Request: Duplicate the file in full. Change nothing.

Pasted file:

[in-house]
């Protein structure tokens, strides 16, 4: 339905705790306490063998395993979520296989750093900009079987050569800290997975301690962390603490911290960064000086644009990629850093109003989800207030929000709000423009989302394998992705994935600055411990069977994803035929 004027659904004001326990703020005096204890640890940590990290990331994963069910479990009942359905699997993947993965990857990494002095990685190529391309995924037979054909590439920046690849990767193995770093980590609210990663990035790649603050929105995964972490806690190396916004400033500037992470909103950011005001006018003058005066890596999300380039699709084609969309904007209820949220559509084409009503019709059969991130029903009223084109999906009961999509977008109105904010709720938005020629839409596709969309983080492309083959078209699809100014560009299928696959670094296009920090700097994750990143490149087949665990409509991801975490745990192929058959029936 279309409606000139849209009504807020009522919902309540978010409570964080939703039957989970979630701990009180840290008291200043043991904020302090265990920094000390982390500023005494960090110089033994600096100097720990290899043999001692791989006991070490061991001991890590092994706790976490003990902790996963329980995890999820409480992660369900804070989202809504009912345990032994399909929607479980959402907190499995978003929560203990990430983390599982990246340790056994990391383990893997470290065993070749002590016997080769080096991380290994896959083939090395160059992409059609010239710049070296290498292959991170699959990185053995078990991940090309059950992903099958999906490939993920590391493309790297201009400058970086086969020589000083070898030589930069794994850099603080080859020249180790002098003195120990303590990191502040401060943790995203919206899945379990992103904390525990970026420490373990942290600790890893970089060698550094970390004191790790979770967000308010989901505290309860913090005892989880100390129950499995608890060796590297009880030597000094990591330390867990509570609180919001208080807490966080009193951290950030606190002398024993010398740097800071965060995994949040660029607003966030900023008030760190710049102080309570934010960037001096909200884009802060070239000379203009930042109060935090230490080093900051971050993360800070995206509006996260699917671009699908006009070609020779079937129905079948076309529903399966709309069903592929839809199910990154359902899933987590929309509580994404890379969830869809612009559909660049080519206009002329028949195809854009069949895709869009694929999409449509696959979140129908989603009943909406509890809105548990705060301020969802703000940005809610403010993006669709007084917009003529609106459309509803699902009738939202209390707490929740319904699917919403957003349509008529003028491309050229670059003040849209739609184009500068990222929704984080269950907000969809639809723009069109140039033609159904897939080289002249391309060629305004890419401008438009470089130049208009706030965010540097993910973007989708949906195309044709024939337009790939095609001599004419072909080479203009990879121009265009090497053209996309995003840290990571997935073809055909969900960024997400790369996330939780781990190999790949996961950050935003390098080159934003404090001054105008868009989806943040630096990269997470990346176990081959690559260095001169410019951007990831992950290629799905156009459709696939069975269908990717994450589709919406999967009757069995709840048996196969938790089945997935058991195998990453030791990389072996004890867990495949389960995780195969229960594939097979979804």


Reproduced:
[in-house]
């Protein structure tokens, strides 16, 4: 339905705790306490063998395993979520296989750093900009079987050569800290997975301690962390603490911290960064000086644009990629850093109003989800207030929000709000423009989302394998992705994935600055411990069977994803035929 004027659904004001326990703020005096204890640890940590990290990331994963069910479990009942359905699997993947993965990857990494002095990685190529391309995924037979054909590439920046690849990767193995770093980590609210990663990035790649603050929105995964972490806690190396916004400033500037992470909103950011005001006018003058005066890596999300380039699709084609969309904007209820949220559509084409009503019709059969991130029903009223084109999906009961999509977008109105904010709720938005020629839409596709969309983080492309083959078209699809100014560009299928696959670094296009920090700097994750990143490149087949665990409509991801975490745990192929058959029936 279309409606000139849209009504807020009522919902309540978010409570964080939703039957989970979630701990009180840290008291200043043991904020302090265990920094000390982390500023005494960090110089033994600096100097720990290899043999001692791989006991070490061991001991890590092994706790976490003990902790996963329980995890999820409480992660369900804070989202809504009912345990032994399909929607479980959402907190499995978003929560203990990430983390599982990246340790056994990391383990893997470290065993070749002590016997080769080096991380290994896959083939090395160059992409059609010239710049070296290498292959991170699959990185053995078990991940090309059950992903099958999906490939993920590391493309790297201009400058970086086969020589000083070898030589930069794994850099603080080859020249180790002098003195120990303590990191502040401060943790995203919206899945379990992103904390525990970026420490373990942290600790890893970089060698550094970390004191790790979770967000308010989901505290309860913090005892989880100390129950499995608890060796590297009880030597000094990591330390867990509570609180919001208080807490966080009193951290950030606190002398024993010398740097800071965060995994949040660029607003966030900023008030760190710049102080309570934010960037001096909200884009802060070239000379203009930042109060935090230490080093900051971050993360800070995206509006996260699917671009699908006009070609020779079937129905079948076309529903399966709309069903592929839809199910990154359902899933987590929309509580994404890379969830869809612009559909660049080519206009002329028949195809854009069949895709869009694929999409449509696959979140129908989603009943909406509890809105548990705060301020969802703000940005809610403010993006669709007084917009003529609106459309509803699902009738939202209390707490929740319904699917919403957003349509008529003028491309050229670059003040849209739609184009500068990222929704984080269950907000969809639809723009069109140039033609159904897939080289002249391309060629305004890419401008438009470089130049208009706030965010540097993910973007989708949906195309044709024939337009790939095609001599004419072909080479203009990879121009265009090497053209996309995003840290990571997935073809055909969900960024997400790369996330939780781990190999790949996961950050935003390098080159934003404090001054105008868009989806943040630096990269997470990346176990081959690559260095001169410019951007990831992950290629799905156009459709696939069975269908990717994450589709919406999967009757069995709840048996196969938790089945997935058991195998990453030791990389072996004890867990495949389960995780195969229960594939097979979804």